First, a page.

Hints: Remember that a simple way to parameterize a circle is if \( x^2+y^2=r^2\) then \( r (\theta) = r \cos \theta + r \sin \theta \) for \(\theta \in [0, 2 \pi] \). Also, try drawing a picture of the hemisphere and its bounding circle to understand the theory behind the problem. Should know how to normalize a vector and what \(|\nabla f| \) means. Find the counterclockwise circulation by using the left-hand side of Stokes' Theorem, then find the curl integral by using the right-hand side of Stokes' Theorem and compare your results.


    The hemisphere looks much like the image below, with the circumference of the pink bottom being the bounding circle \( C \) in the \( xy \) - plane . We can calculate the counterclockwise circulation around \( C \) (viewed from above) using the parametrization \( r (\theta ) = ( 3 \cos \theta ) \hat{\textbf{i}} + (3 \sin \theta ) \hat{\textbf{j}}, 0 \leq \theta \leq 2 \pi \):

    \[ d\textbf{r} = (-3 \sin \theta d \theta ) \hat{\textbf{i}} + (3 \cos \theta d\theta ) \hat{\textbf{j}} \nonumber \]

    \[ \textbf{F} = y\hat{\textbf{i}} - x\hat{\textbf{j}} = (3 \sin \theta ) \hat{\textbf{i}} - (3 \cos \theta )\hat{\textbf{j}}\nonumber \]

    \[ \textbf{F} \cdot d \textbf{r} = -9 \sin^2 \theta d \theta - 9 \cos^2 \theta d \theta = -9 d\theta \nonumber \]

    \[ \oint_C \textbf{F} \cdot d \textbf{r} = \int_0^2\pi -9 d\theta = -18 \theta. \nonumber \]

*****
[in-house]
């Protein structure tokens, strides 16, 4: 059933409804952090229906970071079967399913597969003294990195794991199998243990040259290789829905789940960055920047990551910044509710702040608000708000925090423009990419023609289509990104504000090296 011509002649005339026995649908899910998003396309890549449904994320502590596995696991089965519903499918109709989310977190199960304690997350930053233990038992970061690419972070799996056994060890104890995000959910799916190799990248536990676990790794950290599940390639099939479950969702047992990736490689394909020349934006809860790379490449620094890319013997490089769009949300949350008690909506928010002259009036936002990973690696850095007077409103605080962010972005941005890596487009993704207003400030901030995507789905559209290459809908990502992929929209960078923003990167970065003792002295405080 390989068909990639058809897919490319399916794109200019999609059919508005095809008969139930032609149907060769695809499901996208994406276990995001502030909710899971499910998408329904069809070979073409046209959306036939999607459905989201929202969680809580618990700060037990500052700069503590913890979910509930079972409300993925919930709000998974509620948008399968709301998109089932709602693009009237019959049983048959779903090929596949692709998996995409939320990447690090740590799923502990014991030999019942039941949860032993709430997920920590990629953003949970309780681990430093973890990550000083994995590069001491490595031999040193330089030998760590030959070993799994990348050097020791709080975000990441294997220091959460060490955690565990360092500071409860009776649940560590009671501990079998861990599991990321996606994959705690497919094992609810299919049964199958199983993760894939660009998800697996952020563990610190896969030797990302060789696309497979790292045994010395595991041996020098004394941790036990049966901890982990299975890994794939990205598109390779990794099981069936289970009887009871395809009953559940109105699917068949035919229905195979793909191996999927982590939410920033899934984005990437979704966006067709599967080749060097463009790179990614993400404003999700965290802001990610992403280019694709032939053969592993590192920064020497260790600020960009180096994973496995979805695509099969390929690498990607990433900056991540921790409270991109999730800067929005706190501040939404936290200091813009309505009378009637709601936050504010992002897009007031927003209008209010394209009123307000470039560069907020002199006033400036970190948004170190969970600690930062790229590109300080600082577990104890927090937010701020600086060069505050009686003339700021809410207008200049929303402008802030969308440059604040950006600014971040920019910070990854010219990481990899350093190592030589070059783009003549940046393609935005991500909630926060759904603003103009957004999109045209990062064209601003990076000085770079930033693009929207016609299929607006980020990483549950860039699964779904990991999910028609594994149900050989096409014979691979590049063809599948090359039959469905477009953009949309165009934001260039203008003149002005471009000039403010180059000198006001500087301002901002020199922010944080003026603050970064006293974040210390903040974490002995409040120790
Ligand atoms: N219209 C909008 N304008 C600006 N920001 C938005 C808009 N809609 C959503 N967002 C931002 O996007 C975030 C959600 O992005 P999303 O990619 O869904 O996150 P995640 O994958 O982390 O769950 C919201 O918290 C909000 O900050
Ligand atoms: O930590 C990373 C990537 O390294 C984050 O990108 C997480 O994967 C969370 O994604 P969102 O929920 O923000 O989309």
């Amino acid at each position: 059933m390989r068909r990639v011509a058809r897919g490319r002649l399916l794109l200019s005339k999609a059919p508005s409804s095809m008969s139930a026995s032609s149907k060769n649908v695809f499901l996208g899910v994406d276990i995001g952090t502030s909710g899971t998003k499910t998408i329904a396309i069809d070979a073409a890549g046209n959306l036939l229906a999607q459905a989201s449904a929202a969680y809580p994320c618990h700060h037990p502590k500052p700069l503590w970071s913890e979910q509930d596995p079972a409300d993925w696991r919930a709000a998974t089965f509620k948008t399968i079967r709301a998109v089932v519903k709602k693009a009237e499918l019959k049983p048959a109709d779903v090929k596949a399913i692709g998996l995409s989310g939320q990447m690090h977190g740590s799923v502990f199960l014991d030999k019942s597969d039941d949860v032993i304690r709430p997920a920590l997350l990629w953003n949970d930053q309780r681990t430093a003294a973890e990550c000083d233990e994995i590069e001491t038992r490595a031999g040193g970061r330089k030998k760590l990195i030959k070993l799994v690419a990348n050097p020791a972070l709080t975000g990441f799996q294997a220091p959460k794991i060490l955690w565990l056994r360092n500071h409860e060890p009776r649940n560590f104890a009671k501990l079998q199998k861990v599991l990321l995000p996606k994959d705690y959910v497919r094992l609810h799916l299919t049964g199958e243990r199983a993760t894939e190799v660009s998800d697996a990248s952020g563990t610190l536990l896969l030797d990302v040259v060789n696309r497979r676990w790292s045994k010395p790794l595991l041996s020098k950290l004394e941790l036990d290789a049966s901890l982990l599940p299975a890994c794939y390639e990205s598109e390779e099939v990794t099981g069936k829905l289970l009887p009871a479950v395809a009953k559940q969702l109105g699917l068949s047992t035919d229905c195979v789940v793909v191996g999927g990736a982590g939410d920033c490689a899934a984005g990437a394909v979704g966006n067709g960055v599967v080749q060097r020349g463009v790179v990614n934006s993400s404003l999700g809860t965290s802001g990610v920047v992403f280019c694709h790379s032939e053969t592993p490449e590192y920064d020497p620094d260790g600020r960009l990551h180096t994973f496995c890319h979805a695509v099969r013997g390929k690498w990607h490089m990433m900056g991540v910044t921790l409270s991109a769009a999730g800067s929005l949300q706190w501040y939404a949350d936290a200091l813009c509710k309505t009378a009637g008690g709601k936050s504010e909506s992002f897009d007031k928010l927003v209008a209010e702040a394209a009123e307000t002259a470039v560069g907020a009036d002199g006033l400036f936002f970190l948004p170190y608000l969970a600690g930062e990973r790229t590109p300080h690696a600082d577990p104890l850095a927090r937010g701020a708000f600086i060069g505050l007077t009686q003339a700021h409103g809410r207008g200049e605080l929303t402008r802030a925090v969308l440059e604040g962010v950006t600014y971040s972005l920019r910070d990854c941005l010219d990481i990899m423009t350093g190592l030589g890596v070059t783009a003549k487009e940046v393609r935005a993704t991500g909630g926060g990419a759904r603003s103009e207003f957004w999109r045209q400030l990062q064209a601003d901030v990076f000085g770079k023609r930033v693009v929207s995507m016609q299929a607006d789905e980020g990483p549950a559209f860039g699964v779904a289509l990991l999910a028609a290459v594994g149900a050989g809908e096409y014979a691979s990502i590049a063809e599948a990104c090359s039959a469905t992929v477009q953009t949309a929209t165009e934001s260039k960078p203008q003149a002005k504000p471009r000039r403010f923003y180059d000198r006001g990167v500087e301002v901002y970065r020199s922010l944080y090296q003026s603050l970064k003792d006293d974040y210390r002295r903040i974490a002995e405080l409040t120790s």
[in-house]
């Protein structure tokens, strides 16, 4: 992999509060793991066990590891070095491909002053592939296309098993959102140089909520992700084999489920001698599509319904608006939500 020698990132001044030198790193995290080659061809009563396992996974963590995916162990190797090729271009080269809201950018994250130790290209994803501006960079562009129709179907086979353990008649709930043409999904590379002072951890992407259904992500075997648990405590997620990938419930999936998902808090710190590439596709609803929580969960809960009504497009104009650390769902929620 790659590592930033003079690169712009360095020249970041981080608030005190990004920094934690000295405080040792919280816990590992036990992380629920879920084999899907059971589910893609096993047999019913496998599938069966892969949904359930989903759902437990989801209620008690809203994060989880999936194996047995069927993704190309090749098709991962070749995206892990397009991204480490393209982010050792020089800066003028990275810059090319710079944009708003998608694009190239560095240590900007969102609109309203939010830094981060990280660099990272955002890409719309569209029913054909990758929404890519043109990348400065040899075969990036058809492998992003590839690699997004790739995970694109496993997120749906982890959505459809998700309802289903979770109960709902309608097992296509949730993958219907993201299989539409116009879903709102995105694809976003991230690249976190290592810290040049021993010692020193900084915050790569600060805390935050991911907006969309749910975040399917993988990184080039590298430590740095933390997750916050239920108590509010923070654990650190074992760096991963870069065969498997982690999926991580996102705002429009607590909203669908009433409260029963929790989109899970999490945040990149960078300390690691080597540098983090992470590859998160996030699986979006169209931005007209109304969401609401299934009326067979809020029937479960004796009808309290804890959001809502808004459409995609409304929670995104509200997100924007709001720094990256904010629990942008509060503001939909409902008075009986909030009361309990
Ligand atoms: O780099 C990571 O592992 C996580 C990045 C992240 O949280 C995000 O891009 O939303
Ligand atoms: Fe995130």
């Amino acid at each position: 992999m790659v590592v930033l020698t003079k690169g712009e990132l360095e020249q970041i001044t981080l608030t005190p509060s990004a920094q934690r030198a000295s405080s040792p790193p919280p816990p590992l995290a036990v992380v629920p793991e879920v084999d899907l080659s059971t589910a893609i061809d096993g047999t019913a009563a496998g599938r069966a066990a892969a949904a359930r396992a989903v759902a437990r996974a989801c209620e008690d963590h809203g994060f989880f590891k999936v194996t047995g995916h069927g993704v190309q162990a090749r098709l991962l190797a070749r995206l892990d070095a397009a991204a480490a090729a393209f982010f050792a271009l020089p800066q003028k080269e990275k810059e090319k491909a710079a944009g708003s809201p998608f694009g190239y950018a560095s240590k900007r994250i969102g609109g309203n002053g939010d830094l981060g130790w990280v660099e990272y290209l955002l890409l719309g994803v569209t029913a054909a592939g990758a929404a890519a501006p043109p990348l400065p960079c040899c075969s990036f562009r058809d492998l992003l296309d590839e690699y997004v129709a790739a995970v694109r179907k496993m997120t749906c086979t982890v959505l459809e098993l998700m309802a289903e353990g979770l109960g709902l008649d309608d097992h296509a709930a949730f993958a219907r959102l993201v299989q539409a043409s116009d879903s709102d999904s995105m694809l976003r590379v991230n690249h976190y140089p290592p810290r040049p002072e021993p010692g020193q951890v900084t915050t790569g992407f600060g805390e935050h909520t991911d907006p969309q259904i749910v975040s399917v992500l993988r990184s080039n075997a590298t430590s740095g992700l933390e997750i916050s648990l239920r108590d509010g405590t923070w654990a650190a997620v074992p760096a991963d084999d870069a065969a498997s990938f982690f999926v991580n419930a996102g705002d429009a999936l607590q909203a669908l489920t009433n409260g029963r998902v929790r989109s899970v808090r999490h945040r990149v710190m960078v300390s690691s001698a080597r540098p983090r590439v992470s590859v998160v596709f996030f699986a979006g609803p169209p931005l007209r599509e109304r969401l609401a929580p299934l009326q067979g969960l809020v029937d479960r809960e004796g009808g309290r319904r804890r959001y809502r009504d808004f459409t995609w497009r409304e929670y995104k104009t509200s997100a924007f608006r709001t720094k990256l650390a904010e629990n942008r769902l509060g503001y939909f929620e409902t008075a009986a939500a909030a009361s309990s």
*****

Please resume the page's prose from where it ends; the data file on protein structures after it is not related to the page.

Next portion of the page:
This is the evaluated left-hand side of Stokes' Theorem. Now we want to show that the right-hand side is equal by evaluting the curl integral.

    For the curl integral of \( \textbf{F} \), we have

    \[ \nabla \times \textbf{F} = \left( \dfrac{\partial P}{\partial y} - \dfrac{\partial N}{\partial z} \right) \hat{\textbf{i}} + \left( \dfrac{\partial M}{\partial z} - \dfrac{\partial P}{\partial x} \right) \hat{\textbf{j}}+\left( \dfrac{\partial N}{\partial x} - \dfrac{\partial M}{\partial y} \right) \hat{\textbf{k}} \nonumber \]

    from taking the determinant of the 3X3 matrix of the curl (explained in theoretical discussion). If we look at that 3X3 matrix:

    \[ \begin{vmatrix} \hat{\textbf{i}} & \hat{\textbf{j}} & \hat{\textbf{k}} \\ \dfrac{\partial }{\partial x} & \dfrac{\partial }{\partial y} & \dfrac{\partial }{\partial z} \\ y & -x & 0 \end{vmatrix} \nonumber \]

    evaluating the curl, we see that

    \[ \nabla \times \textbf{F} = (0-0)\hat{\textbf{i}}+(0-0)\hat{\textbf{j}}+(-1-1)\hat{\textbf{k}} = -2\hat{\textbf{k}} .\nonumber \]

    Our outer unit normal vector will be

    \[ \begin{align*} \textbf{n} &= \dfrac{ x \hat{\textbf{i}} + y \hat{\textbf{j}} + z \hat{\textbf{k}}}{|x\hat{\textbf{i}} + y \hat{\textbf{j}} + z\hat{\textbf{k}}|} \\ &=\dfrac{x\hat{\textbf{i}} + y \hat{\textbf{j}} + z\hat{\textbf{k}}}{\sqrt{x^2+y^2+z^2}} \\ &=\dfrac{x\hat{\textbf{i}}+y\hat{\textbf{j}}+z\hat{\textbf{k}}}{\sqrt{9 \cos^2 \theta + 9 \sin^2 \theta}} \\ &= \dfrac{x\hat{\textbf{i}}+y\hat{\textbf{j}}+z\hat{\textbf{k}}}{3}. \end{align*}\nonumber \]


    \[d \sigma = \dfrac{|\nabla f |}{|\nabla f \cdot \textbf{k}|} dA = \dfrac{3}{z} dA.\nonumber \]

    Finally, we can put everything together to find that:

    \[ \nabla \times \textbf{F} \cdot \textbf{n} d \sigma = - \dfrac{2z}{3} \dfrac{3}{z} dA = -2dA \nonumber \]


    \[ \int \int_S \nabla \times \textbf{F} \cdot \textbf{n} d \sigma = \int \int_{x^2+y^2 \leq 9} -2dA=-18 \pi \nonumber \]

    and we see that the circulation around the circle equals the integral of the curl over the hemisphere, as it should.

    Contributors and Attributions

    • Emily Javan (UCD), Melody Molander (UCD)

    16.7: Stokes' Theorem is shared under a CC BY-NC-SA license and was authored, remixed, and/or curated by LibreTexts.